Center for Regenerative Agriculture and Resilient Systems

Crop Rotation

Aerial view of farmland showing a patchwork of different crops

Because different crops have different nutritional needs and tend to be vulnerable to different diseases and pests, rotating what crops are grown in a specific location can reduce soil depletion and the need for as much pesticide and fertilizer use. When done correctly it can also reduce soil erosion, enhance biodiversity, and improve the quality as well as fertility of the soil. It also increases soil organic carbon. When combined with no-till or low-till practices, this can have a significant impact on carbon sequestration with positive impacts on reducing the rate of climate change.

Although the practice of crop rotation varies, the principles of crop rotation are universal: alternate crops with different characteristics. For example, one season you might plant crops that fix nitrogen in the soil; the next season plant crops that use a lot of nitrogen. You could also alternate sod-base crops with row crops, crops that attract certain insects with those that do not, or weed-suppressing plants with those that do not suppress weeds. Many farmers rotate several different crops in succession.

Download a printable fact sheet based on this page. (PDF)

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Mentor Farmers Who Share Experiences with Crop Rotation

Mentor Farmer Scott ParkPhil Foster, Pinnacle Organically Grown Produce(opens in new window)  
Greg Massa and Raquel Krach, Massa Organics(opens in new window) 
Paul Muller, Full Belly Farm(opens in new window)   
Scott Park, Park Farming Organics(opens in new window) 


Conservation Crop Rotation

 This NRCS video explores how Don Norwood of Mansfield, TN, is using crop rotation to improve his land by protecting its soil health.

Conservation Choices Practice Spotlight: Crop Rotations

This video from Iowa NRCS is about the benefits of using crop rotations and why they are an important conservation practice.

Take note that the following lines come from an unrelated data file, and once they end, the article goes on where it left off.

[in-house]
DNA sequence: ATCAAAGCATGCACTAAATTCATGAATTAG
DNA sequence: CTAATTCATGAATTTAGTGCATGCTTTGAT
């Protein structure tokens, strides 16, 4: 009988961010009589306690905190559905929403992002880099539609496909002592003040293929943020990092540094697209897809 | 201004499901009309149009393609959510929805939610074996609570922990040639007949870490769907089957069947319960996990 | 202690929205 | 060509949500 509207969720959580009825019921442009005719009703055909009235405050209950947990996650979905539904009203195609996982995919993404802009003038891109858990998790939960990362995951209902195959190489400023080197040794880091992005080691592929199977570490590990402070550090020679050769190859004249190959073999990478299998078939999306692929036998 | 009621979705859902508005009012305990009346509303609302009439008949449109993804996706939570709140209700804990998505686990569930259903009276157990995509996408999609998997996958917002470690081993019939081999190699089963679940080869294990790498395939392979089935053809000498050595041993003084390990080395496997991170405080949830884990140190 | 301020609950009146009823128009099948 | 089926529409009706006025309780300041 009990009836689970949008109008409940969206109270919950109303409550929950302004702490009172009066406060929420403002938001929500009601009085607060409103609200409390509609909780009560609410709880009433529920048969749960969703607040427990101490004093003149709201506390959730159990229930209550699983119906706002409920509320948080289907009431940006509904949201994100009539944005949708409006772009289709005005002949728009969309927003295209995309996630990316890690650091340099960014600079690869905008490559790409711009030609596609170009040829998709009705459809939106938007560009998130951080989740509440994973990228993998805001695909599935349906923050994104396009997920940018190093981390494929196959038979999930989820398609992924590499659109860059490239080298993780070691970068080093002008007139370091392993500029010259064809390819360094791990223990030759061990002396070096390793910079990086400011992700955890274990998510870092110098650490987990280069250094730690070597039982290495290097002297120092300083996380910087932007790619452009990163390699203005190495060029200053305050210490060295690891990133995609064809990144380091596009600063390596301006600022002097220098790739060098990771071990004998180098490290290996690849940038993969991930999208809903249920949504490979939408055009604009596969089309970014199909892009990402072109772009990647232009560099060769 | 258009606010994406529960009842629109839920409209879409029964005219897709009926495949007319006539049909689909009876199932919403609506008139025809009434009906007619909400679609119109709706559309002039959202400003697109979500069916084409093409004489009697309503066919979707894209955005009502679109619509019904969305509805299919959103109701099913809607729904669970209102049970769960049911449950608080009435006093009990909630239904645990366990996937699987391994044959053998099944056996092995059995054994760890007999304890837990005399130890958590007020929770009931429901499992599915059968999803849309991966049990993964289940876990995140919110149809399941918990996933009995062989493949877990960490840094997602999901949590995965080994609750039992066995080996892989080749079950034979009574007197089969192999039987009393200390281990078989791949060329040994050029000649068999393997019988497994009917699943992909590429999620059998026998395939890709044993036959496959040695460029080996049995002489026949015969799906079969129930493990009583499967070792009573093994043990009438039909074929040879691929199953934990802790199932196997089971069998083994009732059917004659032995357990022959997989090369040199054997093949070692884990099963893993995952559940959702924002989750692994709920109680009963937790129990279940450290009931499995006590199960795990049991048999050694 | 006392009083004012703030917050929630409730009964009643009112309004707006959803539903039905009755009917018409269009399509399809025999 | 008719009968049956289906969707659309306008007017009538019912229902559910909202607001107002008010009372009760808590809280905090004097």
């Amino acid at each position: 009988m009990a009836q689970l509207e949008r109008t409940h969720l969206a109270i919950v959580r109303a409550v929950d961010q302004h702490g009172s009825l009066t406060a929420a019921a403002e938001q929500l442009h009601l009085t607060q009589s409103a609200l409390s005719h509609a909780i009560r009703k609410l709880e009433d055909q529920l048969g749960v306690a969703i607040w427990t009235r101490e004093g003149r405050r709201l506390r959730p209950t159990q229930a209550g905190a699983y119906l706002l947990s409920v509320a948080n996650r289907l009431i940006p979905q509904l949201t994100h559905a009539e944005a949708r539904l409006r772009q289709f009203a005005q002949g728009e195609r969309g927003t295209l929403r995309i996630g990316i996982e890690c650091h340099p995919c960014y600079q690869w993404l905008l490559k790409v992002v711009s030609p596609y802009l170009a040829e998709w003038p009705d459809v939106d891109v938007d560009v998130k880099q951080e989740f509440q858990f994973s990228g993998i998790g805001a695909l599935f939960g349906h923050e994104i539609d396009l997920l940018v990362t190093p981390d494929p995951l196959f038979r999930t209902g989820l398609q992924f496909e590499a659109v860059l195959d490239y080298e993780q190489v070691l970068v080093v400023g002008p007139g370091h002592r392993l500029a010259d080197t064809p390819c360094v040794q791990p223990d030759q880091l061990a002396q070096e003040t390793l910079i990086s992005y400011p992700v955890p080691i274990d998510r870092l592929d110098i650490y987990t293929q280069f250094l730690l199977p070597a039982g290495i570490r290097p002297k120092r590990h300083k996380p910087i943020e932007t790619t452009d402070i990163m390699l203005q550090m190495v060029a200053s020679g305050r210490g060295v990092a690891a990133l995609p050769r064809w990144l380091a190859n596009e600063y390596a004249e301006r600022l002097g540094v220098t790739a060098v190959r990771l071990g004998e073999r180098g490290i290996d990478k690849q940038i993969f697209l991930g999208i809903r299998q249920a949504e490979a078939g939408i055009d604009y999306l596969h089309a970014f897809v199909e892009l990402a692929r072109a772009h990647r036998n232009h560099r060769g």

Useful Resources

Science Literature

Bullock, D. G. (1992). "Crop rotation". Critical Reviews in Plant Sciences. 11 (4): 309–326. doi:10.1080/07352689209382349(opens in new window)  

Mäder, P., Edenhofer, S., Boller, T. et al. Arbuscular mycorrhizae in a long-term field trial comparing low-input (organic, biological) and high-input (conventional) farming systems in a crop rotation(opens in new window)Biol Fertil Soils 31, 150–156 (2000). Division S6—Soil & Water Management & Conservation  

Sherrod, L. A. ; Peterson, G. A.; Westfall, D. G.; and Ahuja, L. R. Cropping Intensity Enhances Soil Organic Carbon and Nitrogen in a No-Till Agroecosystem(opens in new window), Soil Science Society of America Journal, September, 2003  

Triberti, Loretta; Anna Nastri & Guido Baldoni (2016). "Long-term effects of crop rotation, manure fertilization on carbon sequestration and soil fertility(opens in new window)". European Journal of Agronomy. 74: 47–55. doi:10.1016/j.eja.2015.11.024

Yang, X., Xiong, J., Du, T. et al. Diversifying crop rotation increases food production, reduces net greenhouse gas emissions and improves soil health.(opens in new window) Nat Commun 15, 198 (2024).